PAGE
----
3. Tygacil Increases All-Cause Mortality

Tigecycline (Tygacil) is an injectable tetracycline antibiotic that was approved by the FDA in 2005. The drug carries a black box warning for increasing all-cause mortality, as it was higher in patients treated with Tygacil than comparators in a meta-analysis of phase 3 and 4 clinical trials.

Although the cause of the 0.6% difference in mortality risk (95% CI 0.1, 1.2) has not been established, the deaths generally resulted from worsening infection, complications of infection, or underlying comorbidities. As a result, Tygacil’s labeling states it should be reserved for use in situations when alternative treatments are not suitable.

4. Lamictal Causes Serious Skin Reactions

Lamotrigine (Lamictal) is an antiepileptic drug indicated for the treatment of epilepsy and bipolar disorder.

Lamictal has a black box warning for causing cases of life-threatening serious rashes, including Stevens-Johnson syndrome, toxic epidermal necrolysis, and/or rash-related death. The rate of serious rash has been greater in pediatric patients than adults.

Additional factors that may increase the risk of rash include coadministration with valproate and exceeding the recommended initial dose or dose escalation of Lamictal.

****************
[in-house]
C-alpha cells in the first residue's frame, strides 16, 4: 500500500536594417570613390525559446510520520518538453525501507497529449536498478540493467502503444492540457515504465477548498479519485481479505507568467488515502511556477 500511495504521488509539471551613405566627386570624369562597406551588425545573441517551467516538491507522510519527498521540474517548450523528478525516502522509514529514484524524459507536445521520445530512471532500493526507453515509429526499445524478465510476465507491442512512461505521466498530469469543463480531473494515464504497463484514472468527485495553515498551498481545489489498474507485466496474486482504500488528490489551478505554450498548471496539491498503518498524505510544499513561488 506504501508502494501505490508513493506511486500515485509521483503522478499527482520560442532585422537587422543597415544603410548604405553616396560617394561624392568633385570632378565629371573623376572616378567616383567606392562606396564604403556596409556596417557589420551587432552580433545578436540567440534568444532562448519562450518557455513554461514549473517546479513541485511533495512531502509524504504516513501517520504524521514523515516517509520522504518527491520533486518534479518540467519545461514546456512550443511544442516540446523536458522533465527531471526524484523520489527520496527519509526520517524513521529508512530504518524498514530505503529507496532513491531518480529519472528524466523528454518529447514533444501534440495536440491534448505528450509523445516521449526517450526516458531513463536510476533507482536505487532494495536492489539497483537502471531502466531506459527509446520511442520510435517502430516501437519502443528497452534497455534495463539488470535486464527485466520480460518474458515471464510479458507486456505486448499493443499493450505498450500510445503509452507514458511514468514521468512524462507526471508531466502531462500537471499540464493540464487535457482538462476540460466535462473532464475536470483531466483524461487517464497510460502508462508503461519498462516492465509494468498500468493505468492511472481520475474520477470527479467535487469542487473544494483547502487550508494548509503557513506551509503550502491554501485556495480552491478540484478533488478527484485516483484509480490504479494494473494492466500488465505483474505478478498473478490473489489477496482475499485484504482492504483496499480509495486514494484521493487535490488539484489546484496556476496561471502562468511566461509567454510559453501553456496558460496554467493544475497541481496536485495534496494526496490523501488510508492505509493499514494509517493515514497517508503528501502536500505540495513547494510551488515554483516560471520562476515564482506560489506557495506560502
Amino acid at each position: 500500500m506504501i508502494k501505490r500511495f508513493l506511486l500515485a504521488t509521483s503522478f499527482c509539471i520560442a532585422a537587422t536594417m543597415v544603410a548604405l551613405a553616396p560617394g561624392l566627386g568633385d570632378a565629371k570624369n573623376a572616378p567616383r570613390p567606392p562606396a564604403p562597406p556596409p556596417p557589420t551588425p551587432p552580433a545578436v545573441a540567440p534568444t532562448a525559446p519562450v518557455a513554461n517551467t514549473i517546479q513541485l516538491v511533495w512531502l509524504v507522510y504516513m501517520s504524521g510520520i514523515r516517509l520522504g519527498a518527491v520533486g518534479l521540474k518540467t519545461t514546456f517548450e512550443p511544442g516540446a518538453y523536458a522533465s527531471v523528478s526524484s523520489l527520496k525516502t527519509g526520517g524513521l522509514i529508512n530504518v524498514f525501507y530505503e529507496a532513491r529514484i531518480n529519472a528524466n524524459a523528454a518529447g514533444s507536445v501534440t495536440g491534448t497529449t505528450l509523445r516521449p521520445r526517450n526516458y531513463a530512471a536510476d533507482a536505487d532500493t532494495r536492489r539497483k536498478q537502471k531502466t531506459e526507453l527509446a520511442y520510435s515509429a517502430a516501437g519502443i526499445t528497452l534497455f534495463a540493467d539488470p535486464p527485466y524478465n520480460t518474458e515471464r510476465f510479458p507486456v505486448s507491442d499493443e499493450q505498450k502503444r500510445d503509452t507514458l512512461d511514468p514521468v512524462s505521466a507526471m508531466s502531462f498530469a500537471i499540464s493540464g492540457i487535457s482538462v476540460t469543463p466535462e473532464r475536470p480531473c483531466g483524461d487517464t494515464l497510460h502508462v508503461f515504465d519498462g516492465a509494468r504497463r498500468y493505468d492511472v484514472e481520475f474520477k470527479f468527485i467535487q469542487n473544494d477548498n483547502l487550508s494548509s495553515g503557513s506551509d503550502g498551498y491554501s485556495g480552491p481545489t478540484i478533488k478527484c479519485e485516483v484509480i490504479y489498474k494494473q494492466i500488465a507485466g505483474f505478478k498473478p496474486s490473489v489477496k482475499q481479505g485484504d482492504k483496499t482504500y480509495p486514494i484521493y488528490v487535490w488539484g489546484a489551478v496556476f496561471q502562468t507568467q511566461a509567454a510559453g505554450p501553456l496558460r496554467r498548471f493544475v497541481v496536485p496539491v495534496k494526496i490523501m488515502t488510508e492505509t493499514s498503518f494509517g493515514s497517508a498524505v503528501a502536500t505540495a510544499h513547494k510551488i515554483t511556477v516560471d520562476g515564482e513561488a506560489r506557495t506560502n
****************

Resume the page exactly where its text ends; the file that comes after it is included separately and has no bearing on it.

Although Lamictal may also cause benign rashes, the prescribing information states that it is not possible to predict which rashes will prove to be serious or life-threatening. Therefore, the medication should be discontinued at the first sign of rash, unless it is clearly not drug-related.

5. Cigarette Smoking Raises Risk of Serious Cardiovascular Events from Combination Oral Contraceptives

Combination oral contraceptives such as Alesse, Beyaz, Loestrin, Ocella, Yaz, and Zarah include an estrogen and a progestin to prevent pregnancy.

Because cigarette smoking increases the risk of serious cardiovascular events from combination oral contraceptive use, the package labeling warns women older than 35 years who smoke to avoid the products. Of note, this risk increases with age and the number of cigarettes smoked.

6. Fluoroquinolones Increase Risk of Tendon Rupture

Fluoroquinolones such as levofloxacin and ciprofloxacin are associated with an increased risk of tendinitis and tendon rupture in patients of all ages.

This adverse reaction most frequently involves the Achilles tendon, which may require surgical repair. Tendinitis and tendon rupture in the rotator cuff, hand, biceps, thumb, and other tendon sites have also been reported.

This risk is further increased in patients older than 60 years, those taking corticosteroid drugs, and patients who have undergone kidney, heart, or lung transplants. Tendon rupture can occur during or after completion of therapy, as cases occurring up to several months after completion of therapy have been reported.